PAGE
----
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Duke’s mixture

Q From N A Lindsey-Renton, California: Can you tell us anything about the phrase duke’s mixture, apparently known to lovers of dogs? It may mean ‘mongrel’, but whether it refers to a particular duke; to the propensity of dukes in times past to mate with various available women; ‘droit de seigneur’; or simply the propensity of dukes’ dogs to mate with any bitch in heat, I know not.

A The expression Duke’s mixture for an odd combination of things or a strange mixture of items will be known to many older Americans, though I believe it has now passed out of day-to-day currency. Where it comes from is clearly puzzling, not only to you but to others whose queries I’ve come across. Attempts are sometimes made, for example, to connect it with dukes in the sense of fists.

In The Agony of the Leaves in 1996, Helen Gustafson reported a story that the name came from a brand of blended English tea, created accidentally when the butler of King George V dropped several containers of tea and swept their contents into one container; the king approved of the taste but self-effacingly refused to allow his name to be attached to the blend, so that it was marketed under the name of an anonymous duke. You may not be too surprised to learn that this story is incorrect.

The original Duke’s Mixture was a brand of tobacco, which was manufactured and sold by Washington Duke of Durham, North Carolina, from the 1890s onwards. His firm, the Duke Tobacco Company, also made and sold other brands, of which the most famous may be Bull Durham. Mr Duke died in Durham in May 1905, by which time his company had acquired many other firms, including the Lucky Strike Company, and had been renamed the American Tobacco Company.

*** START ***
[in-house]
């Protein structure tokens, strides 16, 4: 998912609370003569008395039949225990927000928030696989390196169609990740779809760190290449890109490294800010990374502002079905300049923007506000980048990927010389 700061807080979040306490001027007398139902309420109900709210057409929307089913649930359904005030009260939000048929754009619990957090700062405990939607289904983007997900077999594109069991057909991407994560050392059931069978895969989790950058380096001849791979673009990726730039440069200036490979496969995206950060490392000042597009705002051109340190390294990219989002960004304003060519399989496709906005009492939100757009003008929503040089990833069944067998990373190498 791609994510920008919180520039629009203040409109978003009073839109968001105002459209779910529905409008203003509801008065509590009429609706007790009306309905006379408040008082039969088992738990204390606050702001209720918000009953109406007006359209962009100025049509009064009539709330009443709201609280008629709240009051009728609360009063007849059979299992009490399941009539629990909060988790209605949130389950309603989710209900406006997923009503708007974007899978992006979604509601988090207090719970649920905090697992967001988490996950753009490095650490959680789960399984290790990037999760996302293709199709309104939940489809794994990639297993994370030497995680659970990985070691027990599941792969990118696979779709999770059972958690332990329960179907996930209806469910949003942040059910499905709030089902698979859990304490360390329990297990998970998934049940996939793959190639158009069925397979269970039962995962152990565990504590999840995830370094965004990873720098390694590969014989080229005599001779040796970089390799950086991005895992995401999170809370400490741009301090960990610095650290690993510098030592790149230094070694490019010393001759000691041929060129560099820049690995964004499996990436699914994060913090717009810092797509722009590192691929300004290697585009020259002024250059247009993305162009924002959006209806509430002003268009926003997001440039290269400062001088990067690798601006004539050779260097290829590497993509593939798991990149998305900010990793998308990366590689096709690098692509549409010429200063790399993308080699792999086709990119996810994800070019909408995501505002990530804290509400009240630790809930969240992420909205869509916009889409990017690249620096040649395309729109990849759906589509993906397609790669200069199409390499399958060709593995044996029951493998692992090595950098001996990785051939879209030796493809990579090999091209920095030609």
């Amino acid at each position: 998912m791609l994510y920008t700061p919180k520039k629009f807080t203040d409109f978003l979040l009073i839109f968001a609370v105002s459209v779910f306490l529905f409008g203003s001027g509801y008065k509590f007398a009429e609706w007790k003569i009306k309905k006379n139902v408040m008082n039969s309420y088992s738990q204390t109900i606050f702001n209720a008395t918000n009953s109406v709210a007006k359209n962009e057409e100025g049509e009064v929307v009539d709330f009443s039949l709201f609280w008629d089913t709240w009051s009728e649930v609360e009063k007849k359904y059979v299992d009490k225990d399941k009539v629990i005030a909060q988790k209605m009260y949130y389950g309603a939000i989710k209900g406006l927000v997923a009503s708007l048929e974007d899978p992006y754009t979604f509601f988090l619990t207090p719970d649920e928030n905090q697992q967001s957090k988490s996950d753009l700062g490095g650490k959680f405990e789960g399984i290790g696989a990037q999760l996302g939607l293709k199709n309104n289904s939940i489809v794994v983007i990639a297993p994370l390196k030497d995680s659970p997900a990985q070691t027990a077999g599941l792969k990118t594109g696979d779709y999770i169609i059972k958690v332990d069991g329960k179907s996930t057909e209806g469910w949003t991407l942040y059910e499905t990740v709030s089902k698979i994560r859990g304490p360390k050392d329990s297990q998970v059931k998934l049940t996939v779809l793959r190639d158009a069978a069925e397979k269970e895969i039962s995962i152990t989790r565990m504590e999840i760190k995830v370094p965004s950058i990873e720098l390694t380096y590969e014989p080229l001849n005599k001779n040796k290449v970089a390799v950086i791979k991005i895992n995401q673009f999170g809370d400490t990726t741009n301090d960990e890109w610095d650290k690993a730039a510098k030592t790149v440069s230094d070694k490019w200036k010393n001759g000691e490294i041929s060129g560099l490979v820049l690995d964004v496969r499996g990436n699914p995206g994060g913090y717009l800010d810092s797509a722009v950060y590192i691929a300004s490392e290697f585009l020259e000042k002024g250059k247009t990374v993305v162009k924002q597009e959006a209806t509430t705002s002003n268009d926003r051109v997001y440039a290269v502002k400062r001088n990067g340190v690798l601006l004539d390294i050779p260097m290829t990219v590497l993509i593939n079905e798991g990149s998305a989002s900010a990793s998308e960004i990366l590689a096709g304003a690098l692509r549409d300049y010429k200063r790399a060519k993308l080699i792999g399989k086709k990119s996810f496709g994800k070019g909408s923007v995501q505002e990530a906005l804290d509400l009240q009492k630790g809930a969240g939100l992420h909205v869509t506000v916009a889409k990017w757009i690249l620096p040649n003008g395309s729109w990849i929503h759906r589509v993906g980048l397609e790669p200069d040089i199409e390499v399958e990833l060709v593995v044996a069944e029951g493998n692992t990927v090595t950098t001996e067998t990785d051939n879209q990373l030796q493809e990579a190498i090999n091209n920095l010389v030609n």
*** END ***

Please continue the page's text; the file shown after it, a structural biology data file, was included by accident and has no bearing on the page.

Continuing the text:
The expression Duke’s mixture seems from anecdotal evidence to have begun to be used as an elaborated form of mixture in the 1930s. However, the oldest example I have encountered in print is from the sports pages of the Burlington Daily Times-News of North Carolina, dated 4 April 1963: “Some people are born golfers. Others are born duffers; some are a Duke’s mixture of the two breeds, remaining in the never-never land of ‘so-so’ talent.” But the earliest example specifically relating to breeds of dog I can turn up is this small ad from the Placerville Mountain Democrat of California, for 13 May 1971: “Help! Duke’s mixture of 11 gd. pups free to gd. home”.

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Copyright © Michael Quinion, 1996–. All rights reserved.
Page created 28 Feb. 2004

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The English language is forever changing. New words appear; old ones fall out of use or alter their meanings. World Wide Words tries to record at least a part of this shifting wordscape by featuring new words, word histories, words in the news, and the curiosities of native English speech.

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Last modified: 28 February 2004.